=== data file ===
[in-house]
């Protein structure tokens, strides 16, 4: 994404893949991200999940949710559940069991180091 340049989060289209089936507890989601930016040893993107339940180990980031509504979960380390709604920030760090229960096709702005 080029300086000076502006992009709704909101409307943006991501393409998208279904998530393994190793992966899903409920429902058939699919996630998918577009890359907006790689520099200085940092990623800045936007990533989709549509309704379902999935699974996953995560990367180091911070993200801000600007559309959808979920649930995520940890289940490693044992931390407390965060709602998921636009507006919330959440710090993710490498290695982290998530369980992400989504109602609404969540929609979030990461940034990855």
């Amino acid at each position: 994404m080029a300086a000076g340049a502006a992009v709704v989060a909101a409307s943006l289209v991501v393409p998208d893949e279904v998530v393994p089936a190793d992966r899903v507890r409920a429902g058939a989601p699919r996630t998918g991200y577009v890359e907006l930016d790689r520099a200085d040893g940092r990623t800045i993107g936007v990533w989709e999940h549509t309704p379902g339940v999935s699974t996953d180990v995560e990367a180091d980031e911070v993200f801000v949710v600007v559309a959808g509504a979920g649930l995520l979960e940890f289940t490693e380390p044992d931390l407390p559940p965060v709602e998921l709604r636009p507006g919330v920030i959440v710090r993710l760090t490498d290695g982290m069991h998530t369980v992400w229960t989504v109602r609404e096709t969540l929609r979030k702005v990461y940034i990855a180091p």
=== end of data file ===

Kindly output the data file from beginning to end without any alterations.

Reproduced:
[in-house]
């Protein structure tokens, strides 16, 4: 994404893949991200999940949710559940069991180091 340049989060289209089936507890989601930016040893993107339940180990980031509504979960380390709604920030760090229960096709702005 080029300086000076502006992009709704909101409307943006991501393409998208279904998530393994190793992966899903409920429902058939699919996630998918577009890359907006790689520099200085940092990623800045936007990533989709549509309704379902999935699974996953995560990367180091911070993200801000600007559309959808979920649930995520940890289940490693044992931390407390965060709602998921636009507006919330959440710090993710490498290695982290998530369980992400989504109602609404969540929609979030990461940034990855």
């Amino acid at each position: 994404m080029a300086a000076g340049a502006a992009v709704v989060a909101a409307s943006l289209v991501v393409p998208d893949e279904v998530v393994p089936a190793d992966r899903v507890r409920a429902g058939a989601p699919r996630t998918g991200y577009v890359e907006l930016d790689r520099a200085d040893g940092r990623t800045i993107g936007v990533w989709e999940h549509t309704p379902g339940v999935s699974t996953d180990v995560e990367a180091d980031e911070v993200f801000v949710v600007v559309a959808g509504a979920g649930l995520l979960e940890f289940t490693e380390p044992d931390l407390p559940p965060v709602e998921l709604r636009p507006g919330v920030i959440v710090r993710l760090t490498d290695g982290m069991h998530t369980v992400w229960t989504v109602r609404e096709t969540l929609r979030k702005v990461y940034i990855a180091p």